But it is a minor charge, the only thing a military tribunal was able to convict him of amidst a complicated trial that was marred by accusations of prosecutorial misconduct and a witness who changed his story on the stand. Despite the relatively minor charge, some in the Navy wanted to remove Gallagher from the SEALs, stripping him of his Trident pin, a serious consequence.

650 by Christine M. Flowers. MOVED


^Noah Feldman: Trump, the Navy SEAL and the Trident Pin<

^FELDMAN-COLUMN:BLO—<The confusing saga of Donald Trump's intervention in the case of Navy SEAL Edward Gallagher seems to be over at last. Gallagher's demotion has been reversed — a demotion that resulted from his posing with the corpse of a captured Islamic State fighter in Iraq — and he will get to keep his trident, the pin that signifies SEAL membership and that Navy officials wanted to take away. The main political casualty is the secretary of the Navy, Richard Spencer, who was fired by the secretary of defense after (it would seem) trying to get Trump to stay out of the issue on behalf of the admirals.

The whole fight between Trump and his admirals looked remarkably opaque from the outside. That's because underneath, important and conflicting principles were at stake.

1000 by Noah Feldman. MOVED


^Doyle McManus: Trump's war on the rule of law<

^MCMANUS-COLUMN:LA—<Trump is often criticized for breaking "norms," a word that makes it sound like he used the wrong fork at a state dinner.

But his abuse of the pardon power, his sweeping assertions of immunity and his demands that the Justice Department bend to his will suggest what can happen if enough norms are broken over and over.

850 by Doyle McManus in Washington. MOVED



^Leonard Pitts Jr.: Here's how to combat the evil being done in our names<

^PITTS-COLUMN-ADV01:MI—<Oh, there's no place like home for the holidays.

We know because Perry Como reminds us incessantly every year about this time. And because the airports become madhouses and the highways parking lots, so many of us trying to find their way back to that place where you are safe and known, that place where they'll always take you in, home.

Here in the season of festivity and light, it's probably natural that we don't think much about how it feels to be a child in a chain link cage, a woman sleeping on concrete, a man denied soap, toothpaste and medicine. In the season of home for the holidays, who wants to be reminded of those who have no home to go to?

800 by Leonard Pitts Jr.. MOVED

^Jonah Goldberg: 'Deep state' contagion has spread beyond impeachment<

^GOLDBERG-COLUMN:MCT—<The deep state is the right's new bogeyman.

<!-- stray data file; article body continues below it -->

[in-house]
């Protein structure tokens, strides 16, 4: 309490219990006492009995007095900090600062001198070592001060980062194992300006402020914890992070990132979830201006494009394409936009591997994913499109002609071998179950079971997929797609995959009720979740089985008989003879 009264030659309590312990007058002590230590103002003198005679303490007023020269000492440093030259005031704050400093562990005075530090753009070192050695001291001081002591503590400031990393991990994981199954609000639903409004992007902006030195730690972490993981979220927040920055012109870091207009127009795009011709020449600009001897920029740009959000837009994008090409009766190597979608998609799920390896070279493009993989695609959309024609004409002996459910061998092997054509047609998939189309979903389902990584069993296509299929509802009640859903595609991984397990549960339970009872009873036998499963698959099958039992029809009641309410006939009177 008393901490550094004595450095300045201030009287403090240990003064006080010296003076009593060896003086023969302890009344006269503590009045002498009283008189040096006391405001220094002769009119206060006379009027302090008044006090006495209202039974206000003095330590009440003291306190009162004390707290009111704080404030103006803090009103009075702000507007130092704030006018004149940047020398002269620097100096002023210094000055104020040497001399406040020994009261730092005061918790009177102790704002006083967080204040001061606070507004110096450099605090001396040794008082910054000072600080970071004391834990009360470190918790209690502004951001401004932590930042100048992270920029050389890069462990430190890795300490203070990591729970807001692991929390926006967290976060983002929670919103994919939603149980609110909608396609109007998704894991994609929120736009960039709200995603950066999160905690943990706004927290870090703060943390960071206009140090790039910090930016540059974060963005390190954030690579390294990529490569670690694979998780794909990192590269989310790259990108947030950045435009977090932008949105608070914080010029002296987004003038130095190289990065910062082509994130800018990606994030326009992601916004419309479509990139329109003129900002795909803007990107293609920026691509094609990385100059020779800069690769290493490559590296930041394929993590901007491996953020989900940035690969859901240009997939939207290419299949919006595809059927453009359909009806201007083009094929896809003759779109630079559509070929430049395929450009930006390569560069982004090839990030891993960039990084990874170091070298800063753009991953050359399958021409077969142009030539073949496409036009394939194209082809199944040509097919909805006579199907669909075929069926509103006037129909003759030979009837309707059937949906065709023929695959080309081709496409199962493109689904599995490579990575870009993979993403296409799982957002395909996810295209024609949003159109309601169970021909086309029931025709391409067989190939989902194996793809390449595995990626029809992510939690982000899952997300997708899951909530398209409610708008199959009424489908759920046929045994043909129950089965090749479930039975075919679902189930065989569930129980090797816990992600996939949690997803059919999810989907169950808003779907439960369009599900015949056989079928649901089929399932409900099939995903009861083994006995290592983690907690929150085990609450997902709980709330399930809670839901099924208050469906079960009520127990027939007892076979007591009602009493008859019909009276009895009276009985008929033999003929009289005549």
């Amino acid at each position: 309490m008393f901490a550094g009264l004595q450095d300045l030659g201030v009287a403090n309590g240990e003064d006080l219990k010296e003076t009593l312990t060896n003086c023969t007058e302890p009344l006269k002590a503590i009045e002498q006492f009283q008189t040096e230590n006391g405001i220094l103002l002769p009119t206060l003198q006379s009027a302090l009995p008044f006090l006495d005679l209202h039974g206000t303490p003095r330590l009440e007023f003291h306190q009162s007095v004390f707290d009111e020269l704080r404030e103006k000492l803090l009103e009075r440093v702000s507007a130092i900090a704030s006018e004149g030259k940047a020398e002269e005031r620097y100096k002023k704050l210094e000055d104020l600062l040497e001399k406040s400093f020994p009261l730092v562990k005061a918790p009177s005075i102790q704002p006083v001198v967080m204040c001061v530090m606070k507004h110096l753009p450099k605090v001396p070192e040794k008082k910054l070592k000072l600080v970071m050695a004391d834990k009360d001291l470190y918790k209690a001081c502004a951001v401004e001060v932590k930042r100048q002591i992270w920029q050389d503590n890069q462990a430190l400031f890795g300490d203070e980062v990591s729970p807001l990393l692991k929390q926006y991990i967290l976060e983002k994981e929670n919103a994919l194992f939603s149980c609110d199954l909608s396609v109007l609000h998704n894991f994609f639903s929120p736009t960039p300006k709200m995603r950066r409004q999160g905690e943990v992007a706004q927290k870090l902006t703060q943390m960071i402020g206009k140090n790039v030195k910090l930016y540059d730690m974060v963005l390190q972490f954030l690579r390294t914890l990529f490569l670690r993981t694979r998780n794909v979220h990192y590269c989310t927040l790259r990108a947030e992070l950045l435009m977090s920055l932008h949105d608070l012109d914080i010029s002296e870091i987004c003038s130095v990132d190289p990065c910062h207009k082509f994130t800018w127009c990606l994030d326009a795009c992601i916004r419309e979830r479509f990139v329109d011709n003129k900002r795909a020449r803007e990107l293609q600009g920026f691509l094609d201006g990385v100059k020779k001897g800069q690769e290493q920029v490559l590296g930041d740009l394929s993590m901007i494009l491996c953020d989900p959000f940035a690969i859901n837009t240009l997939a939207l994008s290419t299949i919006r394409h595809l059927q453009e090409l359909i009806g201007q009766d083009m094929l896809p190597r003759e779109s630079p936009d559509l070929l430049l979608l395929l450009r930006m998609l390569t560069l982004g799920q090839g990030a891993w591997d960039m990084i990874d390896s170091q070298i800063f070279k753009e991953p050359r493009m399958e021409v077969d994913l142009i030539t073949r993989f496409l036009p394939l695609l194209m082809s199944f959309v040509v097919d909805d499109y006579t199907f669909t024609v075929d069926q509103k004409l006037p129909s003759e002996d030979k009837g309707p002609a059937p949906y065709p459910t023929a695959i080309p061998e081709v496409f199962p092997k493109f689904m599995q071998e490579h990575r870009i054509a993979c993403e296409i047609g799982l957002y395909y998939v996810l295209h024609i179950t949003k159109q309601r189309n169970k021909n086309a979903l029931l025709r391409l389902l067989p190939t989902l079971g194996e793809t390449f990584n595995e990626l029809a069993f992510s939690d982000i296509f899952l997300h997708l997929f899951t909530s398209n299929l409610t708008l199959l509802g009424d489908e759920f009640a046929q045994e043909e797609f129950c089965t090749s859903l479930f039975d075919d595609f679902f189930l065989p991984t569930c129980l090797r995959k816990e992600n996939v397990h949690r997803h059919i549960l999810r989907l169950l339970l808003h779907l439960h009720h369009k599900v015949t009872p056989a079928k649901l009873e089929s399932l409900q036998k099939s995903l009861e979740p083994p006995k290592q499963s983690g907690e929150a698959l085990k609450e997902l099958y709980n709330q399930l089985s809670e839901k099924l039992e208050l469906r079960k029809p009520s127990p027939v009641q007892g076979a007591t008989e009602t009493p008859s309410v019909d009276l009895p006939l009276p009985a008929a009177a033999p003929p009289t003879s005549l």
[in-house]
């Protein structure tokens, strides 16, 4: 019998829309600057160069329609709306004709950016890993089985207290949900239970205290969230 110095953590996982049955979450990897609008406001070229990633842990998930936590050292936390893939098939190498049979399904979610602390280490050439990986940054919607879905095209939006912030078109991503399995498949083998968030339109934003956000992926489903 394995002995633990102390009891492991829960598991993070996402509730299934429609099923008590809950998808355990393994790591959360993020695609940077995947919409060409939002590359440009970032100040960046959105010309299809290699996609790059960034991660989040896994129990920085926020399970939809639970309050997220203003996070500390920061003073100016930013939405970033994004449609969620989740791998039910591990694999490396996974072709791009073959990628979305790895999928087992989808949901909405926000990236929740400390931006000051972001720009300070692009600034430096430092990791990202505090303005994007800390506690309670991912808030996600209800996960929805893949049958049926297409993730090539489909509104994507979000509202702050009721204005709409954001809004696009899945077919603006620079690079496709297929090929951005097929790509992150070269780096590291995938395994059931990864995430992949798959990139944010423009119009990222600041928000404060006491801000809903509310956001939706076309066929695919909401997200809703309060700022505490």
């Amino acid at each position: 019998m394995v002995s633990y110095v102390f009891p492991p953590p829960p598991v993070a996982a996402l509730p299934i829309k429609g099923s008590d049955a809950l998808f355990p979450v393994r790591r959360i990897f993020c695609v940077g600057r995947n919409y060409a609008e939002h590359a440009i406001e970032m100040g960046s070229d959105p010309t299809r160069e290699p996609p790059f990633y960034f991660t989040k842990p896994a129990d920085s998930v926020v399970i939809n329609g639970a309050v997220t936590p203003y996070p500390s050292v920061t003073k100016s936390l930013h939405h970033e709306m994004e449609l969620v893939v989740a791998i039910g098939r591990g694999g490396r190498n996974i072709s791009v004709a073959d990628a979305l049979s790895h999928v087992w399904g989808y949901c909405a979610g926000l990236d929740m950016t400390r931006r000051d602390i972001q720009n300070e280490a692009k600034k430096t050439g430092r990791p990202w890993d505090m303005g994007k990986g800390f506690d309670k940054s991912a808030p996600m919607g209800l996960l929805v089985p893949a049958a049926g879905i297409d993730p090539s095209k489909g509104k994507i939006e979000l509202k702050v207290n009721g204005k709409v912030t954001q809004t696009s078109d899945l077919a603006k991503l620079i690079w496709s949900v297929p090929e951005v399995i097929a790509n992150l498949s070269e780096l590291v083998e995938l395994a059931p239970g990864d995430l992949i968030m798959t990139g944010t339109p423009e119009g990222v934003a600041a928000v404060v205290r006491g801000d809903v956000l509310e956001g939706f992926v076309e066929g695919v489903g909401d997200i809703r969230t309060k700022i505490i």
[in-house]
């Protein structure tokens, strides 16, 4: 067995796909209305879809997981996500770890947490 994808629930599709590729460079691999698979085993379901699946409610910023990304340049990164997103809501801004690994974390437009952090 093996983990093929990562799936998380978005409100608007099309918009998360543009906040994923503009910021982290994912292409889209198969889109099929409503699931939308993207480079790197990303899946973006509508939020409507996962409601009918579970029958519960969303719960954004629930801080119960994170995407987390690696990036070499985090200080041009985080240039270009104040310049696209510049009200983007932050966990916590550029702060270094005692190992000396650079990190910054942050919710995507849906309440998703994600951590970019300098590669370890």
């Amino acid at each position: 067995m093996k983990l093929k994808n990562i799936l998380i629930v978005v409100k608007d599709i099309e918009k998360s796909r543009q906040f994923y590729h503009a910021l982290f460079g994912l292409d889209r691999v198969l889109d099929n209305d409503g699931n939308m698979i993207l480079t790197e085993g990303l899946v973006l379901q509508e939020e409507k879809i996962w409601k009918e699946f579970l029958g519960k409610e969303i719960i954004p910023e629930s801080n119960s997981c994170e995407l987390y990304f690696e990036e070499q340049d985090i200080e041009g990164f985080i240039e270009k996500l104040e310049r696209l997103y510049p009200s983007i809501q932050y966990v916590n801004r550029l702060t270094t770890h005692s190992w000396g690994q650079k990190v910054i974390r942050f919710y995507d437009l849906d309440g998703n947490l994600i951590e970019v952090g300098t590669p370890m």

I'd wager that until fairly recently, few people had ever heard the phrase. I'd also bet that roughly 99 percent of those who fling the term around have no idea that it's borrowed from Turkish politics.

850 by Jonah Goldberg. MOVED



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^Editorial: Hong Kong voters showed China the meaning of democracy. Will Donald Trump do the same?<

^HONGKONG-EDITORIAL:TB—<After six months of protests, Hong Kong this week delivered a strong rebuke to China over its attempts to broaden control over the semi-autonomous territory. Pro-democracy candidates overwhelmingly won local council elections, sweeping 347 of 452 seats.

Democracy in action, no doubt about it — the kind that likely has Chinese President Xi Jinping seething, the kind that President Donald Trump should celebrate.

Yet Trump has hemmed and hawed on the question of Hong Kong.

450 by The Editorial Board. MOVED


^Editorial: Speaker Pelosi, Midwest factory workers and farmers have lost patience. Replace NAFTA with USMCA<

^USMCA-EDITORIAL:TB—<When President Donald Trump signed a new agreement to replace NAFTA, a lot of people who depend on borderless commerce — many of them Midwest exporters of manufactured and agricultural goods — breathed a sigh of relief. After 15 months of arduous negotiations, the specter of harmful trade barriers rising on our northern and southern borders was finally gone.

So we thought. But a year later, the United States-Mexico-Canada Agreement has yet to come into effect. That's mainly because the U.S. Congress has yet to approve it.

700 by The Editorial Board. MOVED


^Editorial: California needs zero-emission trucks and it needs them now<

^ENV-CALIF-TRUCKS-EDITORIAL:LA—<There's a reason California is the largest zero-emission vehicle market in the country. If automakers want to sell cars in the state, then a certain percentage of their vehicles must be electric models.

The zero-emission vehicle mandate has pushed manufacturers to produce innovative clean cars. As a result, there are now some 40 electric models to choose from, with more on their way. Half of all pure electric vehicles are sold in California. But perhaps as important, 10 other states have adopted California's regulation — meaning the Golden State's decision to demand zero-emission vehicles is helping clean the air and give consumers clean-car choices across the country.

Now, California is looking to do the same with commercial trucks.

750 by The Times Editorial Board. MOVED


^Editorial: Why did sheriff attack the local newspaper? Because he fears the truth<

^SHERIFF-NEWSPAPER-EDITORIAL:SA—<Sacramento County Sheriff Scott Jones took to Facebook last week to blast this newspaper over what he considers unfair coverage of his misdeeds and failures.

The lame-duck politician, who lost a Congressional bid in 2016 and says he won't run for reelection, accused The Sacramento Bee of pursuing "sensationalist agenda-driven journalism." Jones lamented the need for "printed media that is fair, insightful and fact-driven."

Hmm. Here's a sampling of the fairness, insight and fact we've served up in service to The Bee's readers over the last few years:

800 by The Sacramento Bee Editorial Board. MOVED